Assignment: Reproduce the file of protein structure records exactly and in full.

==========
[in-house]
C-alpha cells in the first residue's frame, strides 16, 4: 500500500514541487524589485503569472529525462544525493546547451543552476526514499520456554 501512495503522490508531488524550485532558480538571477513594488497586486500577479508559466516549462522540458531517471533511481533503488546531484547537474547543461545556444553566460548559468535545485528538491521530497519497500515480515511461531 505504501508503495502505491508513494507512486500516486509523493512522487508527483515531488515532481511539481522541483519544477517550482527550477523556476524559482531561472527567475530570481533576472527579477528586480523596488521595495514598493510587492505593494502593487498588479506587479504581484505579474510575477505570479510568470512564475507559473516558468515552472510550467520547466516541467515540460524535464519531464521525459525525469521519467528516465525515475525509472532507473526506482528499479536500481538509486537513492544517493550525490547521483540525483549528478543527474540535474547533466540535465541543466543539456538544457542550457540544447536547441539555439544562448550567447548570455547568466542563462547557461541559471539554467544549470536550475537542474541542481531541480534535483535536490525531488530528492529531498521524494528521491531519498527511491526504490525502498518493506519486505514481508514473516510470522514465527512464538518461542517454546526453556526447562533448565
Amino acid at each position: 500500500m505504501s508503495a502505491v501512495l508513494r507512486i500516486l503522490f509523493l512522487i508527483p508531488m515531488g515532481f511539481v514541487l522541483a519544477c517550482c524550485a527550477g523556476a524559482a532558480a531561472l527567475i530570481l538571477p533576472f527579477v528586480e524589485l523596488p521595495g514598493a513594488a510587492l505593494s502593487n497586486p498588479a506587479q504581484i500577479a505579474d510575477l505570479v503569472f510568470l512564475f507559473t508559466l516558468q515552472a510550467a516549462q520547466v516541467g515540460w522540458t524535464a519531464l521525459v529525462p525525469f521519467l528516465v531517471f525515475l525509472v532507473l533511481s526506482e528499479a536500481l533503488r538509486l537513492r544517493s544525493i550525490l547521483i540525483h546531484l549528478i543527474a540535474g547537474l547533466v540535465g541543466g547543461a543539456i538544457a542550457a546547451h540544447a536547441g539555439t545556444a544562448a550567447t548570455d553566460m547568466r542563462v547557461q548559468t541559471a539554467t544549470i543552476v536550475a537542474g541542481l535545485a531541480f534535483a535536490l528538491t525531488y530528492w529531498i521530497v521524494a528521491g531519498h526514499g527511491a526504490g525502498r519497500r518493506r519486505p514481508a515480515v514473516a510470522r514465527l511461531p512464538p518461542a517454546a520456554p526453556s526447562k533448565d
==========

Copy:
[in-house]
C-alpha cells in the first residue's frame, strides 16, 4: 500500500514541487524589485503569472529525462544525493546547451543552476526514499520456554 501512495503522490508531488524550485532558480538571477513594488497586486500577479508559466516549462522540458531517471533511481533503488546531484547537474547543461545556444553566460548559468535545485528538491521530497519497500515480515511461531 505504501508503495502505491508513494507512486500516486509523493512522487508527483515531488515532481511539481522541483519544477517550482527550477523556476524559482531561472527567475530570481533576472527579477528586480523596488521595495514598493510587492505593494502593487498588479506587479504581484505579474510575477505570479510568470512564475507559473516558468515552472510550467520547466516541467515540460524535464519531464521525459525525469521519467528516465525515475525509472532507473526506482528499479536500481538509486537513492544517493550525490547521483540525483549528478543527474540535474547533466540535465541543466543539456538544457542550457540544447536547441539555439544562448550567447548570455547568466542563462547557461541559471539554467544549470536550475537542474541542481531541480534535483535536490525531488530528492529531498521524494528521491531519498527511491526504490525502498518493506519486505514481508514473516510470522514465527512464538518461542517454546526453556526447562533448565
Amino acid at each position: 500500500m505504501s508503495a502505491v501512495l508513494r507512486i500516486l503522490f509523493l512522487i508527483p508531488m515531488g515532481f511539481v514541487l522541483a519544477c517550482c524550485a527550477g523556476a524559482a532558480a531561472l527567475i530570481l538571477p533576472f527579477v528586480e524589485l523596488p521595495g514598493a513594488a510587492l505593494s502593487n497586486p498588479a506587479q504581484i500577479a505579474d510575477l505570479v503569472f510568470l512564475f507559473t508559466l516558468q515552472a510550467a516549462q520547466v516541467g515540460w522540458t524535464a519531464l521525459v529525462p525525469f521519467l528516465v531517471f525515475l525509472v532507473l533511481s526506482e528499479a536500481l533503488r538509486l537513492r544517493s544525493i550525490l547521483i540525483h546531484l549528478i543527474a540535474g547537474l547533466v540535465g541543466g547543461a543539456i538544457a542550457a546547451h540544447a536547441g539555439t545556444a544562448a550567447t548570455d553566460m547568466r542563462v547557461q548559468t541559471a539554467t544549470i543552476v536550475a537542474g541542481l535545485a531541480f534535483a535536490l528538491t525531488y530528492w529531498i521530497v521524494a528521491g531519498h526514499g527511491a526504490g525502498r519497500r518493506r519486505p514481508a515480515v514473516a510470522r514465527l511461531p512464538p518461542a517454546a520456554p526453556s526447562k533448565d